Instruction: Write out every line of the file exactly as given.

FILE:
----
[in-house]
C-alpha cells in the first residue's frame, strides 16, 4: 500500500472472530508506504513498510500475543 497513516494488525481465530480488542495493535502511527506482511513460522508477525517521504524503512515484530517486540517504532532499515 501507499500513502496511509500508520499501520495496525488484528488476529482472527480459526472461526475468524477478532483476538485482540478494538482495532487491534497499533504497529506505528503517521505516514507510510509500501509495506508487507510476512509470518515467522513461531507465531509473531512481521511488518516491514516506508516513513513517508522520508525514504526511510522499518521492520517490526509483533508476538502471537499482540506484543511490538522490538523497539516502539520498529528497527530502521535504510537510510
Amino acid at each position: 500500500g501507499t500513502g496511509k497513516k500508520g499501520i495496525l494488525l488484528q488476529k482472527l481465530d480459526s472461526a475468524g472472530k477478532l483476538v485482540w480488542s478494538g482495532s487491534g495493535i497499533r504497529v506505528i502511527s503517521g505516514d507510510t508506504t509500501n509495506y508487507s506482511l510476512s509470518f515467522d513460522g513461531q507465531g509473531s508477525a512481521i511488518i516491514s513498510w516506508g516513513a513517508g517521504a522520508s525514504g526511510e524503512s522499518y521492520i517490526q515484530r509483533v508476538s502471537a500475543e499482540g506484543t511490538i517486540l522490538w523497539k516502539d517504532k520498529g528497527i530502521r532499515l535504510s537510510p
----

[in-house]
C-alpha cells in the first residue's frame, strides 16, 4: 500500500472472530508506504513498510500475543 497513516494488525481465530480488542495493535502511527506482511513460522508477525517521504524503512515484530517486540517504532532499515 501507499500513502496511509500508520499501520495496525488484528488476529482472527480459526472461526475468524477478532483476538485482540478494538482495532487491534497499533504497529506505528503517521505516514507510510509500501509495506508487507510476512509470518515467522513461531507465531509473531512481521511488518516491514516506508516513513513517508522520508525514504526511510522499518521492520517490526509483533508476538502471537499482540506484543511490538522490538523497539516502539520498529528497527530502521535504510537510510
Amino acid at each position: 500500500g501507499t500513502g496511509k497513516k500508520g499501520i495496525l494488525l488484528q488476529k482472527l481465530d480459526s472461526a475468524g472472530k477478532l483476538v485482540w480488542s478494538g482495532s487491534g495493535i497499533r504497529v506505528i502511527s503517521g505516514d507510510t508506504t509500501n509495506y508487507s506482511l510476512s509470518f515467522d513460522g513461531q507465531g509473531s508477525a512481521i511488518i516491514s513498510w516506508g516513513a513517508g517521504a522520508s525514504g526511510e524503512s522499518y521492520i517490526q515484530r509483533v508476538s502471537a500475543e499482540g506484543t511490538i517486540l522490538w523497539k516502539d517504532k520498529g528497527i530502521r532499515l535504510s537510510p